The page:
What’s the Story?

The brand is proud of their products and demonstrate their knowledge with communication around the store providing details about specific ingredients and their benefits. By letting their customers know the background or specifics about the product it helps explain and justify pricing policy.


Throughout their communication they major on freshness and naturalness reflecting how important it is to the brand. This emphasis on freshness encourages a transparent relationship with consumers and makes it feel personal, encouraging brand loyalty.

There is a big focus on loving yourself which really works on 2 levels. One, supporting an inclusive standpoint whilst at the same time promoting self-love and a confidence in who you are.

Two, a simpler narrative of treating yourself as well as others, which maximises commercial opportunities and ways in which to connect with customers.

Their staff have a deep knowledge and passion for the products too, sharing their recommendations with customers, so as well buying great product they buy into the expertise on offer. A smile and a friendly chat with customers is embedded as part of the business culture, and a nice little touch is they are empowered to “give away” products to customers in ‘random acts of kindness’ to build a rapport and keep customers coming back.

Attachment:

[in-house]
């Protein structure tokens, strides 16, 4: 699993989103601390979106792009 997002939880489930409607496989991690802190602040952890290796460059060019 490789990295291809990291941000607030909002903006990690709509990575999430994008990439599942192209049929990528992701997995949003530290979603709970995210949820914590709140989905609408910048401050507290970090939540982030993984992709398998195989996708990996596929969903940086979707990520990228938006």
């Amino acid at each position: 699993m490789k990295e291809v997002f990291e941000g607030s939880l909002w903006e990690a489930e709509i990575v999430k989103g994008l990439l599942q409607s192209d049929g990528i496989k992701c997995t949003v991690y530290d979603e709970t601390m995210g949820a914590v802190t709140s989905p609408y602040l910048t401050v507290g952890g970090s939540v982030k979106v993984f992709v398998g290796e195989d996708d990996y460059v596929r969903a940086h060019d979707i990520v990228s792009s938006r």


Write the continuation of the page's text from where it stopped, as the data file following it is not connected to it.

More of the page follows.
Many are so connected with the brand and what it stands for they’re prepared to strip off to draw attention to ethical issues. Not perhaps everyone’s idea of how to bring the need for no packaging to the fore but yet another demonstration of staff and brand in perfect harmony and the benefits this can bring.


Not Only Inventors of the Bath Bomb

Since 1995, the LUSH brand has been a retail disruptor and innovator. Through product, their ethical stance, how they present their product and their store experience to name a few. The LUSH brand shows that product is only part of the story, building a brand and a connection with consumers are equally important. One of the main ways to communicate with consumers is through the retail experience and executing this takes thought as well as decisive delivery.

To make consumers fizz with excitement for you and your product you must visually stand out from the crowd and be prepared to be that little bit different. Let your product do the talking for you, use all the senses and encourage customers to handle your product. Banish any "do not touch" signs and let customers know that social responsibility is an important part of your DNA.


Make interaction with your product, you and your people at the centre of your shop experience, and if you get this part right, you’ll give your customers great value for money, making you their go-to florist of choice.

 

This article was brought to you by Two Visual.


TWO Visual is a global retail agency specialising in visual & brand delivery. They help clients deliver commercially optimised, engaging, visually appealing retail spaces.